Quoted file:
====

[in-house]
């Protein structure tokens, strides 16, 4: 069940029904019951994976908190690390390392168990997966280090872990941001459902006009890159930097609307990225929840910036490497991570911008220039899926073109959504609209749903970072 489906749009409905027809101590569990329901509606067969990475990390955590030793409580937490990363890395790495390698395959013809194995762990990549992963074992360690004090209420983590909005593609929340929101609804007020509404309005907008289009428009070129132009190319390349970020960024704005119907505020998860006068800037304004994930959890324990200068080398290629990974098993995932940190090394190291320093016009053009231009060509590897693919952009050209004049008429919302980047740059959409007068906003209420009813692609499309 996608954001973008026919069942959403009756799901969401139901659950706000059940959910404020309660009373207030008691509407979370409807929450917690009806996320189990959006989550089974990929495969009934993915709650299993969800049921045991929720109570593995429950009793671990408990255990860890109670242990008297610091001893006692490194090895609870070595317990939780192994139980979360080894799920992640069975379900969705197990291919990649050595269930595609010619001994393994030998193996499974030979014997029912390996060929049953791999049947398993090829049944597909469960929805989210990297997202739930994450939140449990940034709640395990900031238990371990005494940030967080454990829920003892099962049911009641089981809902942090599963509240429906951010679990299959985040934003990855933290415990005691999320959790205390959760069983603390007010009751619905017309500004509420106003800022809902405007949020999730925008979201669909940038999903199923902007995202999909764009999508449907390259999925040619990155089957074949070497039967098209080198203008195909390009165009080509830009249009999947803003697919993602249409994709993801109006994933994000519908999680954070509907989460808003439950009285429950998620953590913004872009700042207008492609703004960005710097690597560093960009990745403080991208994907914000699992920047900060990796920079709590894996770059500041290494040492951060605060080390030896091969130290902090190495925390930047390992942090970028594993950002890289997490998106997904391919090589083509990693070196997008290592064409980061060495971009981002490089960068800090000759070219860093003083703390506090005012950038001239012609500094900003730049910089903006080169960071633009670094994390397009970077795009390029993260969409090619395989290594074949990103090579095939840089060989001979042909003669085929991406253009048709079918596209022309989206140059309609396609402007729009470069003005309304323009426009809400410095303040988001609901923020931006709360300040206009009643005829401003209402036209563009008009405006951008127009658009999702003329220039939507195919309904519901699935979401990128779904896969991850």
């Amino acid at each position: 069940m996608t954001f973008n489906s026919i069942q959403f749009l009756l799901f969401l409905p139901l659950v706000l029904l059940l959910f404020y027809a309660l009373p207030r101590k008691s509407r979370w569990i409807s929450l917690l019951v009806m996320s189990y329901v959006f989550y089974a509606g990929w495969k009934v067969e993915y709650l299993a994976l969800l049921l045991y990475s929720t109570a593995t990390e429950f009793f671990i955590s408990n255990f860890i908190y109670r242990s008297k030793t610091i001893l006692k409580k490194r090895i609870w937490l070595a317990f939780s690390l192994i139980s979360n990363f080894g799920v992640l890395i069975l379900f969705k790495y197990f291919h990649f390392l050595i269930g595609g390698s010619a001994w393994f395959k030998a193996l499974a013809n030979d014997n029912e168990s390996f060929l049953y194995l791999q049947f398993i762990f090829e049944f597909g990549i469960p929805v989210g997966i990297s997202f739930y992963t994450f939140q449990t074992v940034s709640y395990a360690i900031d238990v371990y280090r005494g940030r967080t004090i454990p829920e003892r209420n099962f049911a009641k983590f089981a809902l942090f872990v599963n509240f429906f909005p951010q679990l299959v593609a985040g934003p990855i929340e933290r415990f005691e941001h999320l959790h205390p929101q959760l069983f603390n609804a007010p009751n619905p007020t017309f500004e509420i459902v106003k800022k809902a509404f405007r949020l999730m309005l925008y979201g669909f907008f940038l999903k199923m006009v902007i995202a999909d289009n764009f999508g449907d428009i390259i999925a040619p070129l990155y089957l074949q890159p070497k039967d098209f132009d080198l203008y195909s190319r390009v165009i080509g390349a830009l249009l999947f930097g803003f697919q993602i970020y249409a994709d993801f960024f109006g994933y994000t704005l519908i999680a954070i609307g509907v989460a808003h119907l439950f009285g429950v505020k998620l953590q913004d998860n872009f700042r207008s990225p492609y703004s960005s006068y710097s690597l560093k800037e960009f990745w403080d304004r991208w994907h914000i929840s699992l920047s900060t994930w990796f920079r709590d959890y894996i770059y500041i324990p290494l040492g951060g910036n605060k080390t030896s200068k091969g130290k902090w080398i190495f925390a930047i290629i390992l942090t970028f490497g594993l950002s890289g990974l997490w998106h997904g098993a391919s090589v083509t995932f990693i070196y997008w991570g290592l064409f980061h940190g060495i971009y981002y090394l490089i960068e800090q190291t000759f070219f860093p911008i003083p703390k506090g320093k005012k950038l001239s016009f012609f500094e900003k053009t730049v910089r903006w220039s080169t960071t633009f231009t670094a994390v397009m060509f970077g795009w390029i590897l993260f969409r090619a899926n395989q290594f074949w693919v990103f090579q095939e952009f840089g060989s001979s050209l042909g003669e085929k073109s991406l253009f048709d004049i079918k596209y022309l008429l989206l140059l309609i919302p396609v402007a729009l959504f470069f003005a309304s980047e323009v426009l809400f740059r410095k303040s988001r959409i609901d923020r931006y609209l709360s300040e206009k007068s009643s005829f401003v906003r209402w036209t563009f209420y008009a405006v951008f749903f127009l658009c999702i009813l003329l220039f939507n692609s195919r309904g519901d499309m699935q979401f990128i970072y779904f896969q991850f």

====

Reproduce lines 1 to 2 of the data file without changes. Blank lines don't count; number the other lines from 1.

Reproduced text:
[in-house]
């Protein structure tokens, strides 16, 4: 069940029904019951994976908190690390390392168990997966280090872990941001459902006009890159930097609307990225929840910036490497991570911008220039899926073109959504609209749903970072 489906749009409905027809101590569990329901509606067969990475990390955590030793409580937490990363890395790495390698395959013809194995762990990549992963074992360690004090209420983590909005593609929340929101609804007020509404309005907008289009428009070129132009190319390349970020960024704005119907505020998860006068800037304004994930959890324990200068080398290629990974098993995932940190090394190291320093016009053009231009060509590897693919952009050209004049008429919302980047740059959409007068906003209420009813692609499309 996608954001973008026919069942959403009756799901969401139901659950706000059940959910404020309660009373207030008691509407979370409807929450917690009806996320189990959006989550089974990929495969009934993915709650299993969800049921045991929720109570593995429950009793671990408990255990860890109670242990008297610091001893006692490194090895609870070595317990939780192994139980979360080894799920992640069975379900969705197990291919990649050595269930595609010619001994393994030998193996499974030979014997029912390996060929049953791999049947398993090829049944597909469960929805989210990297997202739930994450939140449990940034709640395990900031238990371990005494940030967080454990829920003892099962049911009641089981809902942090599963509240429906951010679990299959985040934003990855933290415990005691999320959790205390959760069983603390007010009751619905017309500004509420106003800022809902405007949020999730925008979201669909940038999903199923902007995202999909764009999508449907390259999925040619990155089957074949070497039967098209080198203008195909390009165009080509830009249009999947803003697919993602249409994709993801109006994933994000519908999680954070509907989460808003439950009285429950998620953590913004872009700042207008492609703004960005710097690597560093960009990745403080991208994907914000699992920047900060990796920079709590894996770059500041290494040492951060605060080390030896091969130290902090190495925390930047390992942090970028594993950002890289997490998106997904391919090589083509990693070196997008290592064409980061060495971009981002490089960068800090000759070219860093003083703390506090005012950038001239012609500094900003730049910089903006080169960071633009670094994390397009970077795009390029993260969409090619395989290594074949990103090579095939840089060989001979042909003669085929991406253009048709079918596209022309989206140059309609396609402007729009470069003005309304323009426009809400410095303040988001609901923020931006709360300040206009009643005829401003209402036209563009008009405006951008127009658009999702003329220039939507195919309904519901699935979401990128779904896969991850």